Plucky half-Inuit, half-CFA (“comes from away”) Edie Kiglatuk returns to the printed page in M.J. McGrath’s second Arctic thriller, The Boy in the Snow. Far afield from her native Ellesmere Island, Edie is on assignment in Alaska, serving as support staff for a dogsled team running in the fabled Iditarod race. She is a believer in the “old ways,” and when she is confronted by a bear on a remote stretch of snowy road she takes it as an omen; within minutes she stumbles upon the body of a frozen infant, decked out in silken wraps and ensconced in a tiny coffin. She reports her findings to the police, naturally, but early on she gets the distinct impression that the fundamentalist Christian officer assigned to the case would like nothing more than to railroad a certain contentious religious cult member for the crime. Easily the equal of its predecessor (2011’s White Heat), The Boy in the Snow is a tautly plotted, truly satisfying suspense novel. One small caveat: It helps to read these books in order, as there are a number of references to earlier events.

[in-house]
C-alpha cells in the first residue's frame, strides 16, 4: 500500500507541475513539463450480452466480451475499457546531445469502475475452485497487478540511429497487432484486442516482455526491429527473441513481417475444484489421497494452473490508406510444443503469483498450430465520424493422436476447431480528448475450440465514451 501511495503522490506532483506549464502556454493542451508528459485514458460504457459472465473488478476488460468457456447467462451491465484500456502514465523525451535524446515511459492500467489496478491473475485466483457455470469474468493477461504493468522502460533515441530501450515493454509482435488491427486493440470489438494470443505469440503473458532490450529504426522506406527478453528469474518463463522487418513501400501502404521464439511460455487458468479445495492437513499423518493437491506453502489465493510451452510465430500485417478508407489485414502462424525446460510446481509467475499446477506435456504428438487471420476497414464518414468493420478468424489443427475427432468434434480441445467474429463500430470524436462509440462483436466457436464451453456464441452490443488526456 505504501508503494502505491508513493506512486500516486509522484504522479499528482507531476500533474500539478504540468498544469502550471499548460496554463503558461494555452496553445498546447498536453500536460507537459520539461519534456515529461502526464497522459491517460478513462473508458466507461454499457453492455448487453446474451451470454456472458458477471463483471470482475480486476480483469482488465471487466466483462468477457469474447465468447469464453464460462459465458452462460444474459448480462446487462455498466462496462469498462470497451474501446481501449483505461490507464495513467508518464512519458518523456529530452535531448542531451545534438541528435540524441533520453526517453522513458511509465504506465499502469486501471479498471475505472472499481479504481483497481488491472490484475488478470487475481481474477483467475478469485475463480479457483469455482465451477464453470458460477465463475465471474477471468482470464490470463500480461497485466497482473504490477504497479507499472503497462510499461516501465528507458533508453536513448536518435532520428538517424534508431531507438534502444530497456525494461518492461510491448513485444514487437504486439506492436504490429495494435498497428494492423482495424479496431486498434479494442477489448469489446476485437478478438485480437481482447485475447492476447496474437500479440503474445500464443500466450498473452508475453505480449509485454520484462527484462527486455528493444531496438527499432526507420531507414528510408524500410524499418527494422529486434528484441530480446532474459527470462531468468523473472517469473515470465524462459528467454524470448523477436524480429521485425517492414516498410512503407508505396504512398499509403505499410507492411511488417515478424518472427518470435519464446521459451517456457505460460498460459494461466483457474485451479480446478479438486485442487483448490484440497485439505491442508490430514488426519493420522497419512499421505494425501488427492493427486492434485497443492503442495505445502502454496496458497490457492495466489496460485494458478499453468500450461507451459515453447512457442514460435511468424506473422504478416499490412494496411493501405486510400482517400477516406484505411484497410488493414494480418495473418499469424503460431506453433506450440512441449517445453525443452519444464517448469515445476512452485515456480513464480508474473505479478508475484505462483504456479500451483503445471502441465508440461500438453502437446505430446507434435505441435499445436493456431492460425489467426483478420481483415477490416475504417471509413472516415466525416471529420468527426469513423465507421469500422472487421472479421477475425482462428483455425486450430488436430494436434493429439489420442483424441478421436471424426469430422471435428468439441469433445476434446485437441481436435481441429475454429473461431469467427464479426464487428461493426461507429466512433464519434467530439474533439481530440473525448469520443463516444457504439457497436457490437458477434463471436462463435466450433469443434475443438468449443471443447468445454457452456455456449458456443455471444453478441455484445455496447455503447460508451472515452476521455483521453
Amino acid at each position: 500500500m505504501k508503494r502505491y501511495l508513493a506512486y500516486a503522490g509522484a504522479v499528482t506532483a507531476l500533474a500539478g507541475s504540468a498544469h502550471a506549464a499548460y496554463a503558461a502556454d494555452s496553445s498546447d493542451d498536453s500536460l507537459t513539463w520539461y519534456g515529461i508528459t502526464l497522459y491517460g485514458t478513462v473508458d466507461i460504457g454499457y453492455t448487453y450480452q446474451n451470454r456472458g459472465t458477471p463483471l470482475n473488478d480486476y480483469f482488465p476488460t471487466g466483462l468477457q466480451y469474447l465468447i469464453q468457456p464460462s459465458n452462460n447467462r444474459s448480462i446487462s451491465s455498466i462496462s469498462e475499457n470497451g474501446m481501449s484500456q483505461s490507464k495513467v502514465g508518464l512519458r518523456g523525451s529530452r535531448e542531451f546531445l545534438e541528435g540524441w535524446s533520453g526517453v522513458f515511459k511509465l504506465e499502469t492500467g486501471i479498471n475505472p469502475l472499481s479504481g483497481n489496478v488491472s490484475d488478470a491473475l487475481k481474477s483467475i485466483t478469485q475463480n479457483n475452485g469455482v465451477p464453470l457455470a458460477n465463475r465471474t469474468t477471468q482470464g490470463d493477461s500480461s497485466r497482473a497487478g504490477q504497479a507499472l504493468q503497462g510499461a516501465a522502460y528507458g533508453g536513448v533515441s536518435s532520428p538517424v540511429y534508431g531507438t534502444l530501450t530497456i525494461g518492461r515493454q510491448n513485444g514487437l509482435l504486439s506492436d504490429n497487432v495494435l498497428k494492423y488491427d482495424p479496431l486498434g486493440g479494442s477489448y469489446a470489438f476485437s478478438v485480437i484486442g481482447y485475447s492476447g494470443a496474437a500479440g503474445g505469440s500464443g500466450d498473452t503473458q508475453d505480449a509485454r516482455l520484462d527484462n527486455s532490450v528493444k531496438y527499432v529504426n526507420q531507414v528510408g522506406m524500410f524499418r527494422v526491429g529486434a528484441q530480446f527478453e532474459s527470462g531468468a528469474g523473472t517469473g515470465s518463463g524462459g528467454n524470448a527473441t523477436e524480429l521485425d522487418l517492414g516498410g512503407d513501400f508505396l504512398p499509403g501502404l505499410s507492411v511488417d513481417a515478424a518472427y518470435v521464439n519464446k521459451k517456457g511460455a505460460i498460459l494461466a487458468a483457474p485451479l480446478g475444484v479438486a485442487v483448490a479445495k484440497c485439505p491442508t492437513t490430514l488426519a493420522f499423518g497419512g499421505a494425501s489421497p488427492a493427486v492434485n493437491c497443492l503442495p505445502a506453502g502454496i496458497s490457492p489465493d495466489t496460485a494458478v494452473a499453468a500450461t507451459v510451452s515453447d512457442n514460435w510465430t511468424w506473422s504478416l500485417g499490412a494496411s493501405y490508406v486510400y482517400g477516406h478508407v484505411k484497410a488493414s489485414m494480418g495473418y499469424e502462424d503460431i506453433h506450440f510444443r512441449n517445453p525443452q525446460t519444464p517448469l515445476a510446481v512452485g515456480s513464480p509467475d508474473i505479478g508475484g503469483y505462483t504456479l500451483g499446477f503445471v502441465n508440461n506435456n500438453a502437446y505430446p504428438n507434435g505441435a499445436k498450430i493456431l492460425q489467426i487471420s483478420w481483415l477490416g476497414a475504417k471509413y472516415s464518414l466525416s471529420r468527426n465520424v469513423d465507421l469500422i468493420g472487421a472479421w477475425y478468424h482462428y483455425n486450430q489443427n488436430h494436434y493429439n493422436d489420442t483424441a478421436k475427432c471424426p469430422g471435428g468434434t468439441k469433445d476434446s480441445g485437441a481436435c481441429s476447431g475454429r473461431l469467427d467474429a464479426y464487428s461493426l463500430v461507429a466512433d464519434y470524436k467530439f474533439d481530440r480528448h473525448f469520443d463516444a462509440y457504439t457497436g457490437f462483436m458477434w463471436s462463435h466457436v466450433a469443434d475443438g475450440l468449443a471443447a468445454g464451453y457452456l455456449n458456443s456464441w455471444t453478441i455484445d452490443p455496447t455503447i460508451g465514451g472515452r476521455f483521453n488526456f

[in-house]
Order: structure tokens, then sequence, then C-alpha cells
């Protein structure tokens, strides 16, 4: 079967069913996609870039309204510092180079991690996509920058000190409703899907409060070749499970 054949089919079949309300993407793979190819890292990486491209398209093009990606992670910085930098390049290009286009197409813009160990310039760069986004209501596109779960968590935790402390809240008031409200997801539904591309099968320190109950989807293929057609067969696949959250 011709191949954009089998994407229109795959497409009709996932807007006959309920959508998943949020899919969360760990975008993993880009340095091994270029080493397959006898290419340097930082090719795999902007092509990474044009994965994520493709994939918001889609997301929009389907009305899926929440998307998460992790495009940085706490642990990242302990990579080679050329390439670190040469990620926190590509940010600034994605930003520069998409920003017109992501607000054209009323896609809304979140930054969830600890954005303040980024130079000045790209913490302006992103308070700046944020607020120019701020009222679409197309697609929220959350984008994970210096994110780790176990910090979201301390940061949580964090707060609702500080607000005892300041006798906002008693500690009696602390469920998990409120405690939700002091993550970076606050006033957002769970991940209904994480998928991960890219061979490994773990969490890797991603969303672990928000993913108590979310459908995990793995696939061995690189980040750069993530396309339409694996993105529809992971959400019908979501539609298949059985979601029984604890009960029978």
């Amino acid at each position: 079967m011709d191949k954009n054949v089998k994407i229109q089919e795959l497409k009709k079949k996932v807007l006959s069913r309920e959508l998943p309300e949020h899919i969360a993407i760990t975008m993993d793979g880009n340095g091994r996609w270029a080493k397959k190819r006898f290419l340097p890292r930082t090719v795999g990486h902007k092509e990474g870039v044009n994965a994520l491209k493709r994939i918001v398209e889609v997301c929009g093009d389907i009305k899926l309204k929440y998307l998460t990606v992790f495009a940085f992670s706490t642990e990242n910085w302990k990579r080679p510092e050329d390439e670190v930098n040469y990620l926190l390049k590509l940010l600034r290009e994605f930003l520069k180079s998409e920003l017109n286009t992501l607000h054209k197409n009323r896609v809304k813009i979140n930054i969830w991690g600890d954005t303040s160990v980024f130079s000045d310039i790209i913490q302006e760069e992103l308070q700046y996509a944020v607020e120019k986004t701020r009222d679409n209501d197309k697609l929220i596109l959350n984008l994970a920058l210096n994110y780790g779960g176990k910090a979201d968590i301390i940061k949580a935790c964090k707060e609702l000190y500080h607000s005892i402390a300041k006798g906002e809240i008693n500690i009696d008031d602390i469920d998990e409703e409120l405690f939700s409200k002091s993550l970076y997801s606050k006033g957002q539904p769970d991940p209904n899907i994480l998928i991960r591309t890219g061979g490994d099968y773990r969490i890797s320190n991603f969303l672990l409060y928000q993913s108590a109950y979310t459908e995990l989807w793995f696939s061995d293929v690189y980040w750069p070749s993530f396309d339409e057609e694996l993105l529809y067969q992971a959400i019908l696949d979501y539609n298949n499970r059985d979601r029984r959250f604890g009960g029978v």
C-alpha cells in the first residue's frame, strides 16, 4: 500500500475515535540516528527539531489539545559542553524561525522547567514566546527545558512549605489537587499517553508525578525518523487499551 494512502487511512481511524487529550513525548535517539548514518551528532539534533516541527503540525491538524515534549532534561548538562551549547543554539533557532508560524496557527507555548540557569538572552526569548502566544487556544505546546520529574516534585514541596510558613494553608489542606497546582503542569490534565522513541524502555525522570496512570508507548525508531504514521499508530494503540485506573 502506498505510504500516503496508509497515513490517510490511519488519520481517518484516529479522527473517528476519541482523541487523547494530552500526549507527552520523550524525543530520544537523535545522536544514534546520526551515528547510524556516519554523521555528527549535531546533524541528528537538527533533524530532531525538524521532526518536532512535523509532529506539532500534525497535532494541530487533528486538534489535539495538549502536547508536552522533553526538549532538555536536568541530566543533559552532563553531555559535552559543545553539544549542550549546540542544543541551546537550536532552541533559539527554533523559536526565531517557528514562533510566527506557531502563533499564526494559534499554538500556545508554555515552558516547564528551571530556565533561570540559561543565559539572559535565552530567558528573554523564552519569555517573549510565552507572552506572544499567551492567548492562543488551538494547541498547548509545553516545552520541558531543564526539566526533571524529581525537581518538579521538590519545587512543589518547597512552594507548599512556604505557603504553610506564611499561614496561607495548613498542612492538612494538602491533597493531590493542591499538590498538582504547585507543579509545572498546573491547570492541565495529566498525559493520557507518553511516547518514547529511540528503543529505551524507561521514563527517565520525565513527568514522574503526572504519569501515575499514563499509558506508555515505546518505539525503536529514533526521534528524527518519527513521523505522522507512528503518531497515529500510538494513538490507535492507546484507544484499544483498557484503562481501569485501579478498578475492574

TOP PICK IN MYSTERY
One thing I really look forward to at this gig is killer (so to speak) debut novels. It’s a rare debut indeed that gets named Top Pick in Mystery, but that’s the case with David Mark’s suspenseful police procedural, The Dark Winter. The book offers up an exceptionally unusual premise: A killer seems to be targeting sole survivors of various tragedies, killing them in the way they “should have” died the first time around. A young African genocide escapee is brutally stabbed in her church; an elderly man who survived the sinking of a trawler many years ago is forcibly jettisoned from the deck of a supertanker—and these are but the beginning. Early on, Scottish cop Aector (pronounced like “Hector” with an opening phlegmy cough supplanting the “H”) McAvoy thinks he has uncovered the common thread, but there is precious little hard evidence to support his theory. Meanwhile, events both at home and at the station hint at a distinctly checkered past for our hero, leaving both his superiors and the reader wondering if he has the capability to stand up against such a formidable opponent. English critics have compared David Mark to the likes of Val McDermid and Ian Rankin. My prediction: It will not be long until new voices in the genre are hailed as the “next David Mark.”